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New Seatbelt Regulation Proposed

WASHINGTON (AP) — New motorcoaches would for the first time be required to have lap-shoulder seat belts under a proposal announced Monday by Transportation Secretary Ray LaHood.

The plan affects large, tour-style buses, not city buses or school buses, which are state-regulated.

The motorcoach industry, which transports 750 million passengers a year, has 90 days to respond to the proposal. It would take effect three years after it's made final.

The National Highway Traffic Safety Administration indicated in the proposal that it is also considering requiring existing buses be retrofitted with belts, which is more expensive than incorporating belts into new buses. The proposal solicits comments on how that might best be done and whether lap-shoulder or lap-only belts should be required.

An average of 19 people a year are killed in motorcoach accidents in the U.S. But a lack of seat belts has been cited by safety investigators in several deadly crashes.

In a January 2008 accident near Mexican Hat, Utah, nine passengers were killed and 43 injured when their motorcoach took a turn too fast at night as they returned from a ski trip. The bus tumbled down an embankment, its roof was sheared off and everyone aboard ejected except for the driver, who was wearing the only seat belt on the bus, and one man who was pinned between two seats.

Five members of Ohio's Bluffton University baseball team were killed along with their driver and his wife when their bus hurtled over an Atlanta highway overpass onto an interstate below in March 2007. Twenty-eight people were injured.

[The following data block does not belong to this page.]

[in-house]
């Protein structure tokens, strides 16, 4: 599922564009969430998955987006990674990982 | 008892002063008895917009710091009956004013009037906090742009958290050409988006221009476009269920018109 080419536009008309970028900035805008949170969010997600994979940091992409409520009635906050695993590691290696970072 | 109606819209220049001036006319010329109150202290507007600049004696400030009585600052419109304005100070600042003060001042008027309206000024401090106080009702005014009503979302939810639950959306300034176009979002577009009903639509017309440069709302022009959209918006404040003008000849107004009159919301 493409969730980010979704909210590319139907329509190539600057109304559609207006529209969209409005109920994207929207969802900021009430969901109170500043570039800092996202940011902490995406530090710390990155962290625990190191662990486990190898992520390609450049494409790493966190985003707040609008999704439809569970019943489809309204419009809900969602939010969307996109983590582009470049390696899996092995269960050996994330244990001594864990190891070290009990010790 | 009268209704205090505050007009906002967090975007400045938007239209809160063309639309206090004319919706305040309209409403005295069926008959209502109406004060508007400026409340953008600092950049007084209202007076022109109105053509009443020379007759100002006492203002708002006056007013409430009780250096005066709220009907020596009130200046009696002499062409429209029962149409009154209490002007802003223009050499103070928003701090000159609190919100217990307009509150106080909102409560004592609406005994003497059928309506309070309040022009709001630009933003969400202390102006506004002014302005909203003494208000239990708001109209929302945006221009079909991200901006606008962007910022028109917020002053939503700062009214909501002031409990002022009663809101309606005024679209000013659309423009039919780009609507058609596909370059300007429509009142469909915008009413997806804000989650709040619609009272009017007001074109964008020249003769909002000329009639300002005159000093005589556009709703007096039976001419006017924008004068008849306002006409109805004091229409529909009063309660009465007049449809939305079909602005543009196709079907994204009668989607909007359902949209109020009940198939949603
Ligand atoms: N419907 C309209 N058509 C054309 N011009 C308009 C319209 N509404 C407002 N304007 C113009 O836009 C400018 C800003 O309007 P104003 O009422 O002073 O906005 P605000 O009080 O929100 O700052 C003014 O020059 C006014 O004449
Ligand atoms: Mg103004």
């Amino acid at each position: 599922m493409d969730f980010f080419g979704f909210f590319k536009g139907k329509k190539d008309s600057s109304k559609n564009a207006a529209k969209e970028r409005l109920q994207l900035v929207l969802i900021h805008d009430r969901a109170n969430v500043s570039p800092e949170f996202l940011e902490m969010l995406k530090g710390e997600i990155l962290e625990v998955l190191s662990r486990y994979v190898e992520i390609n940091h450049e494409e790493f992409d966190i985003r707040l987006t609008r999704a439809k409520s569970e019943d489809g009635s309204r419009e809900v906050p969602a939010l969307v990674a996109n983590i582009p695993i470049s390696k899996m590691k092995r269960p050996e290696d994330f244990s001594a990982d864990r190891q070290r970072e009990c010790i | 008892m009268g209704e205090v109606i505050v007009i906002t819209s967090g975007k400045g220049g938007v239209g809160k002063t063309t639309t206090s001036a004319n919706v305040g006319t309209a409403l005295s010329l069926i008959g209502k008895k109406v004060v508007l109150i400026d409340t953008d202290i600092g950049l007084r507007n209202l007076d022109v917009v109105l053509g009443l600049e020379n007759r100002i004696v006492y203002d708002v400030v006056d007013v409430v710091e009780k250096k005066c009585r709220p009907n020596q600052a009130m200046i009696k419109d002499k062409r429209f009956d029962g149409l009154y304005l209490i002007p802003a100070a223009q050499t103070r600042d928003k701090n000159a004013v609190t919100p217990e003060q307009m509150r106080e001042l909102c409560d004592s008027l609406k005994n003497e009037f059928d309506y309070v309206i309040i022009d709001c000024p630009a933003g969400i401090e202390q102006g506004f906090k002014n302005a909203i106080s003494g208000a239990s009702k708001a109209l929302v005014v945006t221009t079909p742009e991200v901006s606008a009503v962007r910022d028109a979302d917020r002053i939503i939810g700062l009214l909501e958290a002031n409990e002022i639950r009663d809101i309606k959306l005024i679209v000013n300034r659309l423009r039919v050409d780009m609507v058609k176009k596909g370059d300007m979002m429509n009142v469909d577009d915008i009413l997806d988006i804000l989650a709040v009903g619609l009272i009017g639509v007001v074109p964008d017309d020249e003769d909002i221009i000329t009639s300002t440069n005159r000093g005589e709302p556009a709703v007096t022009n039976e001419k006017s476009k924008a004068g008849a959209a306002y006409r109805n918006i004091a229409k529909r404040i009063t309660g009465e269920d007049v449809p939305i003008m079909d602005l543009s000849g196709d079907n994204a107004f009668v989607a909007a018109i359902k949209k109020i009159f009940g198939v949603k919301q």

Wearing lap-shoulder belts on motorcoaches could reduce the risk for passengers of being killed in a rollover crash by 77 percent, according to NHTSA.

"Seat belts save lives, and putting them in motorcoaches just makes sense," LaHood said in a statement.

But John Betts, whose 20-year-old son was among the Bluffton baseball players who died, said the proposal doesn't go far enough.

Limiting seat belts to new buses would mean motorcoaches built in recent years will be on the road for decades without safety restraints, Betts said. He also wants the government to require stronger bus roofs and shatterproof windows to prevent passengers from being thrown out.

Betts backs a bill introduced in Congress two years ago that would require those changes.

"It has been very frustrating for a lot of us and a long haul for something that seems to simple," he said. "It still seems to be falling short."

Industry officials said they support the proposal for new buses because NHTSA has been able to show through crash-testing and other research that it will improve safety. However, they are leery of requiring existing buses be retrofitted with belts.

Victor Parra, president and CEO of the United Motorcoach Association, said it's not clear belts can be added to older buses.

"There are a lot of questions that have to be answered before we can say yes or no to that question," Parra said.

The proposal is one of a series of initiatives from the Transportation Department in recent months to improve motorcoach safety. The department has also announced steps to address driver fatigue or inattention and improve operator maintenance. Research on improving motorcoach structure, fire safety protection and exiting in an emergency is also under way and may lead to new federal standards in the future, the department said.

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Associated Press Writer John Seewer contributed to this report from Toledo, Ohio.

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Online:

NHTSA: www.nhtsa.gov

Copyright 2010 The Associated Press.


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